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From mental_floss: Half a century before e-books turned publishing upside down, a different format threatened to destroy the industry.

The next time you find yourself tangled up in one of those endlessly frustrating conversations about how e-books and e-readers and the digital culture in general are threatening to destroy the publishing industry as we know it, you’d better believe you’re going to wish you had a photocopied version of Andrew Shaffer’s latest mental_floss feature on hand.

Why? Simple: Because instead of huffing and puffing and arguing yourself hoarse, you could instead simply hand the photocopied article to whomever you happen to be engaged in conversation with, and then, without saying so much as a single word, simply turn around and walk away. (With a knowing grin on your face and an intellectually superior spirit in your heart, of course.)

Not to put too fine a point on it, but Shaffer’s article, “How Paperbacks Transformed the Way Americans Read,” is a near-perfect example of the old chestnut that “those who do not remember history are doomed to repeat it.” To be a bit more specific, you could probably even say that “those who know nothing whatsoever about the history of the publishing business probably shouldn’t go around prognosticating about it’s forthcoming demise, lest they make complete asses of themselves.”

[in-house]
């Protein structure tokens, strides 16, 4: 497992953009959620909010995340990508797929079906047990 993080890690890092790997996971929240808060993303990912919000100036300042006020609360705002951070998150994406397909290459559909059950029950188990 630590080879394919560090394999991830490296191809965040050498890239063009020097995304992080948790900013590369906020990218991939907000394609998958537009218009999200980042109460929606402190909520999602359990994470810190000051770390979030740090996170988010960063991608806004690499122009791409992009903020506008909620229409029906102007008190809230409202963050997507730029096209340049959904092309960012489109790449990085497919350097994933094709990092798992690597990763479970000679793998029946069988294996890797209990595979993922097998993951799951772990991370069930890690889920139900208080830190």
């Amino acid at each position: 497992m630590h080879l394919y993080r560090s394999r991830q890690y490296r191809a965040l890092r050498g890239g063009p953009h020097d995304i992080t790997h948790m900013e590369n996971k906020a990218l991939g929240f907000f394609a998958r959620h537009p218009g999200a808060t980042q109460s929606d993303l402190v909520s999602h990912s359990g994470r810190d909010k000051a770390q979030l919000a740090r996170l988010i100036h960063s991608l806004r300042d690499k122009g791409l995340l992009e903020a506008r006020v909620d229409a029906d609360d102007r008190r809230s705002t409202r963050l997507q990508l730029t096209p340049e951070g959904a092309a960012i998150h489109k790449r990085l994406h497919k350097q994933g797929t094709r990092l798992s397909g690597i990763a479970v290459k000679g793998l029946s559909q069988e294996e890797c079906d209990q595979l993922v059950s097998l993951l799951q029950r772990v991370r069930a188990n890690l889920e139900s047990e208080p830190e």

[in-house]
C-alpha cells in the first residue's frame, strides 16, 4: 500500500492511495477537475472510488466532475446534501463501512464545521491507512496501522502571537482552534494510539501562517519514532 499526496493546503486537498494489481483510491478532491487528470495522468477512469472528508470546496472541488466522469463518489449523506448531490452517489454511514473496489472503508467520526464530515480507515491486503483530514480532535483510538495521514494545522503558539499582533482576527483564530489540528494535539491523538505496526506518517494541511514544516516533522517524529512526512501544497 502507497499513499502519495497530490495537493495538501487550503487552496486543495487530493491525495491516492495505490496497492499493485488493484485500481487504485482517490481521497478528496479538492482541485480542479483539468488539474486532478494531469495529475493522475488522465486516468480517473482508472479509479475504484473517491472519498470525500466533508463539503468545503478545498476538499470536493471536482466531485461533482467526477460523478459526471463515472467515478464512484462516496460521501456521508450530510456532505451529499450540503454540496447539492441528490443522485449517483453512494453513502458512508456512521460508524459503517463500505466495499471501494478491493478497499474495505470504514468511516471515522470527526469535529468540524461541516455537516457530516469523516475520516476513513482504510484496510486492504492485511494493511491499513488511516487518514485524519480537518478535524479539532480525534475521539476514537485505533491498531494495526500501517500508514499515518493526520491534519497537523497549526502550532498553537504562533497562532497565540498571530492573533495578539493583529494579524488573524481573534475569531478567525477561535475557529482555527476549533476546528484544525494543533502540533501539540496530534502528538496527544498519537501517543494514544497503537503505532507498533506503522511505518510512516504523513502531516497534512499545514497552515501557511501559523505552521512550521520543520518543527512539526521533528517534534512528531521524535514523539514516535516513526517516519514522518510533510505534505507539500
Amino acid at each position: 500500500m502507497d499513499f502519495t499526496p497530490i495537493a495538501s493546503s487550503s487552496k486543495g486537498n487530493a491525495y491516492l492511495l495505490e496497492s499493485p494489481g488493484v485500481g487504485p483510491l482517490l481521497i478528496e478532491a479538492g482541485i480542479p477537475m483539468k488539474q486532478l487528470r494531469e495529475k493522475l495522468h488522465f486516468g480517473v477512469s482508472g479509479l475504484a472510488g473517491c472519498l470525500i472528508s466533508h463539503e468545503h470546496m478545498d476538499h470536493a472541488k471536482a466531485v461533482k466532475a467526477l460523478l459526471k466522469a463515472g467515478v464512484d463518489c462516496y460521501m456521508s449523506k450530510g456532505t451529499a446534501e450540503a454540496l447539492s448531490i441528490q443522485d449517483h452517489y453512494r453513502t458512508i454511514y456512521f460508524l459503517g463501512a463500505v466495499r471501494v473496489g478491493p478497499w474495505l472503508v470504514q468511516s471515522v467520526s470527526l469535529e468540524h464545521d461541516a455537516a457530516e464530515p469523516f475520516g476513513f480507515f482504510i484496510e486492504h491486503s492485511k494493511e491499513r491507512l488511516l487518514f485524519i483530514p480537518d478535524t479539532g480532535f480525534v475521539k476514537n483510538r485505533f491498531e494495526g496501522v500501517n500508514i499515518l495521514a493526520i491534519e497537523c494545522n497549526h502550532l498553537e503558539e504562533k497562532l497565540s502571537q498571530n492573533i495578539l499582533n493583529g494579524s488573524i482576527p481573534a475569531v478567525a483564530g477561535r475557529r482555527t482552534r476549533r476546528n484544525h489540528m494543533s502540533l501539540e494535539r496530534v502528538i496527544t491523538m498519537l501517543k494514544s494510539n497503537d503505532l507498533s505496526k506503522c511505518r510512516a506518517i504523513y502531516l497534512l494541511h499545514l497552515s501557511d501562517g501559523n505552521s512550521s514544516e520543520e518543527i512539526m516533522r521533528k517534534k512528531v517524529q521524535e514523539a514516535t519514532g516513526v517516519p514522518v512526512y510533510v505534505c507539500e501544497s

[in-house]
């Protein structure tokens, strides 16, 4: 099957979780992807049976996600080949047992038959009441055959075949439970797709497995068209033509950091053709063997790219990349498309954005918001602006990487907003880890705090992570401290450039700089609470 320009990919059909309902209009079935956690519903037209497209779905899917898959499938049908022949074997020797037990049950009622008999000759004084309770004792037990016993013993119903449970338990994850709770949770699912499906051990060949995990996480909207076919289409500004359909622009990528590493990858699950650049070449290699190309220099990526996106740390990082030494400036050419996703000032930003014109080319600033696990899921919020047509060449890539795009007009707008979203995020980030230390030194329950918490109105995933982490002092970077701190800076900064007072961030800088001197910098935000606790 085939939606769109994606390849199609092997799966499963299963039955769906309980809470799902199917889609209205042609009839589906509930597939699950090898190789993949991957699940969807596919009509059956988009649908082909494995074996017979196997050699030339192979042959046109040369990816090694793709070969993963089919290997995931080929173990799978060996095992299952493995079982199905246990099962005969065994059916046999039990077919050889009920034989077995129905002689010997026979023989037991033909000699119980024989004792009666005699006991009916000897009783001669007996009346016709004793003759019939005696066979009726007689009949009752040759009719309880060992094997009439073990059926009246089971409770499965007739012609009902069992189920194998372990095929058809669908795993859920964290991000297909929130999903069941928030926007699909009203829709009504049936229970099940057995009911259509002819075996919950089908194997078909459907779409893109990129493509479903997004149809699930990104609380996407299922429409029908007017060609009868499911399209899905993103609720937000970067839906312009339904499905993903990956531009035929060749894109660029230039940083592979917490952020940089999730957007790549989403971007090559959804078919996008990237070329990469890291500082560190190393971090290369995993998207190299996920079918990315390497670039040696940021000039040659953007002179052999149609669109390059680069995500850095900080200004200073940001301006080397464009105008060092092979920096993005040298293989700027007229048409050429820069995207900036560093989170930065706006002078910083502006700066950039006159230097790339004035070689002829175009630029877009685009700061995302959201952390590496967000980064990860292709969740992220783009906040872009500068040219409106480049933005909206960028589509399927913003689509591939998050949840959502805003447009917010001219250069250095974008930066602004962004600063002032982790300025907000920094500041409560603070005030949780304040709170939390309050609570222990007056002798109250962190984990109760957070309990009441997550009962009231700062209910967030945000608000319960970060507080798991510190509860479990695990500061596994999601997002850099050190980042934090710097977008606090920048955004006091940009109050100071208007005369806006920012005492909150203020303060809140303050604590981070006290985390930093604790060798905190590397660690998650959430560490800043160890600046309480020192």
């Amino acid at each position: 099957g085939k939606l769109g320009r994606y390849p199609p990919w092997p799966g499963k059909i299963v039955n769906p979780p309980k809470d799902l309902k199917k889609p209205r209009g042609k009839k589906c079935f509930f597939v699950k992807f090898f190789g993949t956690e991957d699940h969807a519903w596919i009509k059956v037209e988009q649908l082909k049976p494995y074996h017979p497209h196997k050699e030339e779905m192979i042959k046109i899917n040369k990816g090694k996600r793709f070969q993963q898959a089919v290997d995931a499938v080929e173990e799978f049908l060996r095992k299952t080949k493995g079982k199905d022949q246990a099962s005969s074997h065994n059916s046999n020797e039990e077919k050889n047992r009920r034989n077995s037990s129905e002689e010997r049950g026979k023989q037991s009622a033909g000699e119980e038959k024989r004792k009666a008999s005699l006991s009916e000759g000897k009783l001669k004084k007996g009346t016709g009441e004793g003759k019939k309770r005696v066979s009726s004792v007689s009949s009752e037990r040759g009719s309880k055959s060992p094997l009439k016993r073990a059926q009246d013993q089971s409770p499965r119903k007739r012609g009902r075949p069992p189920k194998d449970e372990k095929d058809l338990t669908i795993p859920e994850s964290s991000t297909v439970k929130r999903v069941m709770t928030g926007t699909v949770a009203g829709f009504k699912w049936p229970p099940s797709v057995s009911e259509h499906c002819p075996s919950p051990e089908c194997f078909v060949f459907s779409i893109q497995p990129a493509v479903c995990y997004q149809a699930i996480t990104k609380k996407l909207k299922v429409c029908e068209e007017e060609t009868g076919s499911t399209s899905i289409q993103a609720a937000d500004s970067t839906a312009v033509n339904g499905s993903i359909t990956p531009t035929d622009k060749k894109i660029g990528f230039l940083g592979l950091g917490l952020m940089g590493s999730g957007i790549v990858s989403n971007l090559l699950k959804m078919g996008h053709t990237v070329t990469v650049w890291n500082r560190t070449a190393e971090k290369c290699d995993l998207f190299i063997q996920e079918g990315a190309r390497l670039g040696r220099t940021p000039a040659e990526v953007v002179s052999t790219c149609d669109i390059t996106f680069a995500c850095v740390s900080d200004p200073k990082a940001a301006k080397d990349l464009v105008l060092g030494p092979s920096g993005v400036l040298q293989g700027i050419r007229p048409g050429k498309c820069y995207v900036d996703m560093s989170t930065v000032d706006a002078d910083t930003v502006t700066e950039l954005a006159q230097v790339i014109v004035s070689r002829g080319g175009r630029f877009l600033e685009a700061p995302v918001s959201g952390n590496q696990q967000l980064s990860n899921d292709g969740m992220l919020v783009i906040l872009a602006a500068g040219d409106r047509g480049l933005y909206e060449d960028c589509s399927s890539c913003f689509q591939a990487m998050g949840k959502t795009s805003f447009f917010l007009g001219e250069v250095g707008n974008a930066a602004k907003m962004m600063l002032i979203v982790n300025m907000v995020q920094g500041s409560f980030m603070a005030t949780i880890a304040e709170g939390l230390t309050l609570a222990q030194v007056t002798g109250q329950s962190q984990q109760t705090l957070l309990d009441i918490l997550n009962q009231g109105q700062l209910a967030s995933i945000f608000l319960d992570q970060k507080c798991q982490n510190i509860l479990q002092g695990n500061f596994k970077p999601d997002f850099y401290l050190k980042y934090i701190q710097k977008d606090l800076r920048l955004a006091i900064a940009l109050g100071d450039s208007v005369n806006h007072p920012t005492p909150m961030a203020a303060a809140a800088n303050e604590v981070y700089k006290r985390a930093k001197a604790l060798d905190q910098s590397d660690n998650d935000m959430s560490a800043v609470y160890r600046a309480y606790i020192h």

But regardless of all that, Shaffer’s article does a wonderful job of reminding us that as recently as 1939,  the American paperback book was a newfangled invention that many publishing industry insiders assumed would destroy the business as they knew it. At the very least, it was widely assumed that readers everywhere would abandon the hardcover book in favor of the significantly cheaper paperback. (Sound familiar?)

Some seven decades on, of course, we all know what happened: Hardcover books are still very much being produced today, although most readers regard them as something of a luxury or niche item. American companies that once produced nothing but hardcovers eventually branched out into paperbacks, and all was well with the world.

In fact, the history of the hardcover book is not entirely unlike that of the vinyl record. The cassette tape, after all, didn’t destroy the record, nor did the CD, and nor will the MP3 or whatever might arrive next. The vinyl record has simply become an enthusiast’s item, and indeed, the music industry somehow manages to march on. Today, musicians make money primarily by touring and selling merchandise. And in another 50 years, the model will almost certainly have reinvented itself once again.

If you happen to have a spare 30 minutes, click over to Shaffer’s article and give it a good, slow read. (And don’t forget to forget to print out a few extra copies. I suspect they’ll come in handy before you know it.)

 

 

 

 
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